Majles conservatives charged that the government was overcharging the public for gasoline, but Tehran-based journalist Hossein Nazerian tells Radio Farda that in their calculation, the MPs consider the cost of crude oil delivered to refineries at zero, whereas it costs Iran nearly $6 per barrel July 31, 2004 - Gasoline costs the government 350 rials per liter, and at 800 rials per liter, the government not only pays no subsidy for gas, but is making a huge profit, head of the Majles committee charged with reviewing the fourth five-year economic development plan Hossein Sobhani said on Saturday.
He refuted government claims that it provides more than $1 billion in subsidies in order to keep the prices of gasoline and other oil products affordable for the public. Iran imports 40 percent of gasoline consumed by its motorist.
“The Khatami government had said that imported gasoline costs 2,200 rials per liter,” Tehran-based journalist Hossein Nazerian tells Radio Farda’s broadcaster Fereydoun Zarnegar. “But the Majles conservatives are saying that, despite its claims, the government is overcharging for the gas,” he adds.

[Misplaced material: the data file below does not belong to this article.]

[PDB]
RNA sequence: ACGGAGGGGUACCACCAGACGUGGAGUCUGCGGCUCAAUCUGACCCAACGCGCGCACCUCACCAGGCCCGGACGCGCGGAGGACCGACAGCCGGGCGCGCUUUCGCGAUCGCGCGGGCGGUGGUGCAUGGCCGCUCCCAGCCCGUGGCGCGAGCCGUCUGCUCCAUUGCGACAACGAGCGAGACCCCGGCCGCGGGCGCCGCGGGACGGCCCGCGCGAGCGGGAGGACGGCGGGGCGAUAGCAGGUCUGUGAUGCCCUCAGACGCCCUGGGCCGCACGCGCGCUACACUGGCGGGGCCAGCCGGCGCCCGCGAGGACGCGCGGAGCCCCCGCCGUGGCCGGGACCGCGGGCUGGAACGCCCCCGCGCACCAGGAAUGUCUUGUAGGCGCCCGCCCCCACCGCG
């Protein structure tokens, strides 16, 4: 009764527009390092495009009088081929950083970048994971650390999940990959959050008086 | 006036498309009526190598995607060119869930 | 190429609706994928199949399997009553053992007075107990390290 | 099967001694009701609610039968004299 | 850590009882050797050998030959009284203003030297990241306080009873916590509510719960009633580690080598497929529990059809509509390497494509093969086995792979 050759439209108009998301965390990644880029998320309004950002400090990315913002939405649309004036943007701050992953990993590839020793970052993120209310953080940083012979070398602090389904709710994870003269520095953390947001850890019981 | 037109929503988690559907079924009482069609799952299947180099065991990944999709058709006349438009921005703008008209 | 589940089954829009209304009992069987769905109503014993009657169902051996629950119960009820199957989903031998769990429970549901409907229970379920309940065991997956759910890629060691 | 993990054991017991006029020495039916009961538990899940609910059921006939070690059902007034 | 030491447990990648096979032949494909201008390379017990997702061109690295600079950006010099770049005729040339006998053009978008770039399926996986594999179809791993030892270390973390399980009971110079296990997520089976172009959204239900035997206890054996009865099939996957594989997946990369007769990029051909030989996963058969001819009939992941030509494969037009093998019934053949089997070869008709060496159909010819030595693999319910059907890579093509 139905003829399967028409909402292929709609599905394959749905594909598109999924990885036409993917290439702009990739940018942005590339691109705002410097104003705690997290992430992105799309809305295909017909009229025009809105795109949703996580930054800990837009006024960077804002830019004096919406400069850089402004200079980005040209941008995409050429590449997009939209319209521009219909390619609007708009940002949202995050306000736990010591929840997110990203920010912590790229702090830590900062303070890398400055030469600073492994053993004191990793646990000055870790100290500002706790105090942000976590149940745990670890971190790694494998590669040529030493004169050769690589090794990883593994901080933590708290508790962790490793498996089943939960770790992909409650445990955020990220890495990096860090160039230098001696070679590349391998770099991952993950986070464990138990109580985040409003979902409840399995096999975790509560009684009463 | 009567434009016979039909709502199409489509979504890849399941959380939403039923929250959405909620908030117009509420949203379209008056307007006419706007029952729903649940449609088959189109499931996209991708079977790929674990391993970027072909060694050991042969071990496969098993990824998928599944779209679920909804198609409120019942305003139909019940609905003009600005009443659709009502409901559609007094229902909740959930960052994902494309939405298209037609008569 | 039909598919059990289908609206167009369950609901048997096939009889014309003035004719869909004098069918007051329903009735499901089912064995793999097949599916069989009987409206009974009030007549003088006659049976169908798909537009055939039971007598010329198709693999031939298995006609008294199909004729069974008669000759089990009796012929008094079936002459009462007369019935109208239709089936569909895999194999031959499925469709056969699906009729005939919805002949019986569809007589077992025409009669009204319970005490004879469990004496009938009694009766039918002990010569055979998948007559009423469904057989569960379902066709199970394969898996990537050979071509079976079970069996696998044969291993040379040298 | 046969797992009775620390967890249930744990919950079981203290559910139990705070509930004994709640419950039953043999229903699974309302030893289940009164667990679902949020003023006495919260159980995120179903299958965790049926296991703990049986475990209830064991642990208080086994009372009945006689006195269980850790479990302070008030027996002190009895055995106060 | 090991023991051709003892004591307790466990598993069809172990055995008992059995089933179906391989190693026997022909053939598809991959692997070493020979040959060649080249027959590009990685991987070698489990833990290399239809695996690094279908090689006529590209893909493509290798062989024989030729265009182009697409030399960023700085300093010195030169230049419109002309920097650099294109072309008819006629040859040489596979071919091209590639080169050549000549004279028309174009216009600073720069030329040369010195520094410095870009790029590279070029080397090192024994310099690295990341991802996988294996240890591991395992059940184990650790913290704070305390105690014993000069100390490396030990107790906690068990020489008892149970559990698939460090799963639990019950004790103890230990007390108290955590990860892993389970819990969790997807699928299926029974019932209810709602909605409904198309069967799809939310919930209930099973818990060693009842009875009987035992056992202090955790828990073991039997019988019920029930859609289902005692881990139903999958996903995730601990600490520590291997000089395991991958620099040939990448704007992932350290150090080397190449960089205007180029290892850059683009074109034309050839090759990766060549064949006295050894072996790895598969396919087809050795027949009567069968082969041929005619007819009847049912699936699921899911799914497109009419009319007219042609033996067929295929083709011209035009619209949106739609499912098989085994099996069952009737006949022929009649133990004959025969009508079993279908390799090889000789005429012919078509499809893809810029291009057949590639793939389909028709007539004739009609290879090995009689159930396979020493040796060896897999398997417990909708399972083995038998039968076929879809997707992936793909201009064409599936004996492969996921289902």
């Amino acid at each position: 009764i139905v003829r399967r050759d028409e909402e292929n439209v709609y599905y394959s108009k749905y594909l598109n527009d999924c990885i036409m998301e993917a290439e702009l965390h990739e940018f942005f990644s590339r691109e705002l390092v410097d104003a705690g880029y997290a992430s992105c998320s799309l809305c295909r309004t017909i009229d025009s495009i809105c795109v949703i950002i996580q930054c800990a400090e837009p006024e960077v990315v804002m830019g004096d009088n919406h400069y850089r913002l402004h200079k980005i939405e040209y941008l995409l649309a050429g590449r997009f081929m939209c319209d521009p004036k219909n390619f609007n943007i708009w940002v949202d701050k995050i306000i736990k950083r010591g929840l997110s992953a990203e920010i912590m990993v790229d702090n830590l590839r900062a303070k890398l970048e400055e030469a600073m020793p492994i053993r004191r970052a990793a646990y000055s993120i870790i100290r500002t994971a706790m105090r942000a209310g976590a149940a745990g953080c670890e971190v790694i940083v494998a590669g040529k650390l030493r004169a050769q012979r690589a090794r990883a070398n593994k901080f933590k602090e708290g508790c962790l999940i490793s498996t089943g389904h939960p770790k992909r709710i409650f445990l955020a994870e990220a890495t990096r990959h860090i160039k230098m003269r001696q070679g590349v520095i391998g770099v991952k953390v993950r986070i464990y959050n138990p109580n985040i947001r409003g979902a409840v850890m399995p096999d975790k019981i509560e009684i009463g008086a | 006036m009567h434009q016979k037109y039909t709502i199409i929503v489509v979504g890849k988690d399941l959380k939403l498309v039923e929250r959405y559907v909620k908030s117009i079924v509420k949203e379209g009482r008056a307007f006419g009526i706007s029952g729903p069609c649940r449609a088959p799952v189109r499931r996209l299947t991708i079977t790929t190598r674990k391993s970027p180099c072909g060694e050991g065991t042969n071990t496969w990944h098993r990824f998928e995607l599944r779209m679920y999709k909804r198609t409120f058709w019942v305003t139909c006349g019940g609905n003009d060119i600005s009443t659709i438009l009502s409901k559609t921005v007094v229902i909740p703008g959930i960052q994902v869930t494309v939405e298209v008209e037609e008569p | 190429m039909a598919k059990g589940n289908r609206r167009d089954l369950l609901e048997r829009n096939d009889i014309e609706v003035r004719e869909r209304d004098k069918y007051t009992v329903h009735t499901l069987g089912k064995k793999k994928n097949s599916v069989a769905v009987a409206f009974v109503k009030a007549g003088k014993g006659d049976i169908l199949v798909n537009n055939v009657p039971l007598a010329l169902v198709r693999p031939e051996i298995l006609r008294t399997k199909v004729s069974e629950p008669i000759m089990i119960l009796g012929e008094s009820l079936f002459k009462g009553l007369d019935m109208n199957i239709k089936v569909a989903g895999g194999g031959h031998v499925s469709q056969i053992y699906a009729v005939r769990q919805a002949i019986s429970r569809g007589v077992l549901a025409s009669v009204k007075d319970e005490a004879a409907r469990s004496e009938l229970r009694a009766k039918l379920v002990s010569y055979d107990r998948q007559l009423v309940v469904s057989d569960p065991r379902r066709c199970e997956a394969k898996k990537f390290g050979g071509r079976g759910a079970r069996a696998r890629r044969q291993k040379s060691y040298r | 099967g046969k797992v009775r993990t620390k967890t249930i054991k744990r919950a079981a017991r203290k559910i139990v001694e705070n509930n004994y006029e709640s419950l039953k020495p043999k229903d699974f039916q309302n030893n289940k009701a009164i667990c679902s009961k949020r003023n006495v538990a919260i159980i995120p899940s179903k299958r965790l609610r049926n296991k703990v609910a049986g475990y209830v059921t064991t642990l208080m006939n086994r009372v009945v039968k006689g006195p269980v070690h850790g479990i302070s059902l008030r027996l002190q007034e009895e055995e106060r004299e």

“Those who are making this claim calculate the cost of Iran’s own crude oil at zero, whereas the average cost to Iran for producing crude oil is nearly $6 per barrel,” he says. The government says it buys gasoline on the international market at 25 cents per liter, which is nearly 2,200 rials, or nearly three times the price motorists pay at the pump.
Reformist officials had complained that the huge subsidies the government pays for gasoline promotes the rising consumption and encourages smuggling gasoline and oil products to neighboring countries, where gasoline is sold at much higher prices.